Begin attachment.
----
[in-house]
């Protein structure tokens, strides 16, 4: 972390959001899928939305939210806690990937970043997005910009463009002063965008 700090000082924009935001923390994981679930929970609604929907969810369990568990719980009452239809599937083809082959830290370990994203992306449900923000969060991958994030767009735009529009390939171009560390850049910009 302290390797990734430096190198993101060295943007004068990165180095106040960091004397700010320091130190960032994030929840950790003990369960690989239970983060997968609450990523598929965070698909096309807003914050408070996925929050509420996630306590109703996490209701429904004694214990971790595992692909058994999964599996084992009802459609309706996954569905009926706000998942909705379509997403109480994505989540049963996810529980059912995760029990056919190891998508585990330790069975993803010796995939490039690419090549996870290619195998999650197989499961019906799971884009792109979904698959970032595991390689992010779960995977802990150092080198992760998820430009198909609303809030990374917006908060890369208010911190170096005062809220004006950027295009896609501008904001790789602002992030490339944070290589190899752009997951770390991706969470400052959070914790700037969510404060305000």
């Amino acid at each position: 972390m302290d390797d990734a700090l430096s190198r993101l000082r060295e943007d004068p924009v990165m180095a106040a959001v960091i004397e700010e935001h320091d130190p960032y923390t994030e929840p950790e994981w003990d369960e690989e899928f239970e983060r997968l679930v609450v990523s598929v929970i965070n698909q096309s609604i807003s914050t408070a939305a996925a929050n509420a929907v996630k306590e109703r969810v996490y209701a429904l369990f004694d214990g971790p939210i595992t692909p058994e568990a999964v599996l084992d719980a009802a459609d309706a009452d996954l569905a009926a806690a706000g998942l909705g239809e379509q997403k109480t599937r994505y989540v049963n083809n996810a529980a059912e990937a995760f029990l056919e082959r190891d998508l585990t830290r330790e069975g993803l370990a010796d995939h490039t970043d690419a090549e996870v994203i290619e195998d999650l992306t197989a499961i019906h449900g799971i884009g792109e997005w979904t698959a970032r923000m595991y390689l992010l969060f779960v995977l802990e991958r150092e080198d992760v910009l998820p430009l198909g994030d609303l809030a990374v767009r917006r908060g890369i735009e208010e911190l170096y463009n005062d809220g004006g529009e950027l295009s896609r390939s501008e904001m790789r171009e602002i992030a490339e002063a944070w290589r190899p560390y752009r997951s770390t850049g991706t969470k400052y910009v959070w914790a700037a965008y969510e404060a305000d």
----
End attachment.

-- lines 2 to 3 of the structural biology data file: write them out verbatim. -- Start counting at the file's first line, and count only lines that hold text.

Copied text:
């Protein structure tokens, strides 16, 4: 972390959001899928939305939210806690990937970043997005910009463009002063965008 700090000082924009935001923390994981679930929970609604929907969810369990568990719980009452239809599937083809082959830290370990994203992306449900923000969060991958994030767009735009529009390939171009560390850049910009 302290390797990734430096190198993101060295943007004068990165180095106040960091004397700010320091130190960032994030929840950790003990369960690989239970983060997968609450990523598929965070698909096309807003914050408070996925929050509420996630306590109703996490209701429904004694214990971790595992692909058994999964599996084992009802459609309706996954569905009926706000998942909705379509997403109480994505989540049963996810529980059912995760029990056919190891998508585990330790069975993803010796995939490039690419090549996870290619195998999650197989499961019906799971884009792109979904698959970032595991390689992010779960995977802990150092080198992760998820430009198909609303809030990374917006908060890369208010911190170096005062809220004006950027295009896609501008904001790789602002992030490339944070290589190899752009997951770390991706969470400052959070914790700037969510404060305000």
């Amino acid at each position: 972390m302290d390797d990734a700090l430096s190198r993101l000082r060295e943007d004068p924009v990165m180095a106040a959001v960091i004397e700010e935001h320091d130190p960032y923390t994030e929840p950790e994981w003990d369960e690989e899928f239970e983060r997968l679930v609450v990523s598929v929970i965070n698909q096309s609604i807003s914050t408070a939305a996925a929050n509420a929907v996630k306590e109703r969810v996490y209701a429904l369990f004694d214990g971790p939210i595992t692909p058994e568990a999964v599996l084992d719980a009802a459609d309706a009452d996954l569905a009926a806690a706000g998942l909705g239809e379509q997403k109480t599937r994505y989540v049963n083809n996810a529980a059912e990937a995760f029990l056919e082959r190891d998508l585990t830290r330790e069975g993803l370990a010796d995939h490039t970043d690419a090549e996870v994203i290619e195998d999650l992306t197989a499961i019906h449900g799971i884009g792109e997005w979904t698959a970032r923000m595991y390689l992010l969060f779960v995977l802990e991958r150092e080198d992760v910009l998820p430009l198909g994030d609303l809030a990374v767009r917006r908060g890369i735009e208010e911190l170096y463009n005062d809220g004006g529009e950027l295009s896609r390939s501008e904001m790789r171009e602002i992030a490339e002063a944070w290589r190899p560390y752009r997951s770390t850049g991706t969470k400052y910009v959070w914790a700037a965008y969510e404060a305000d």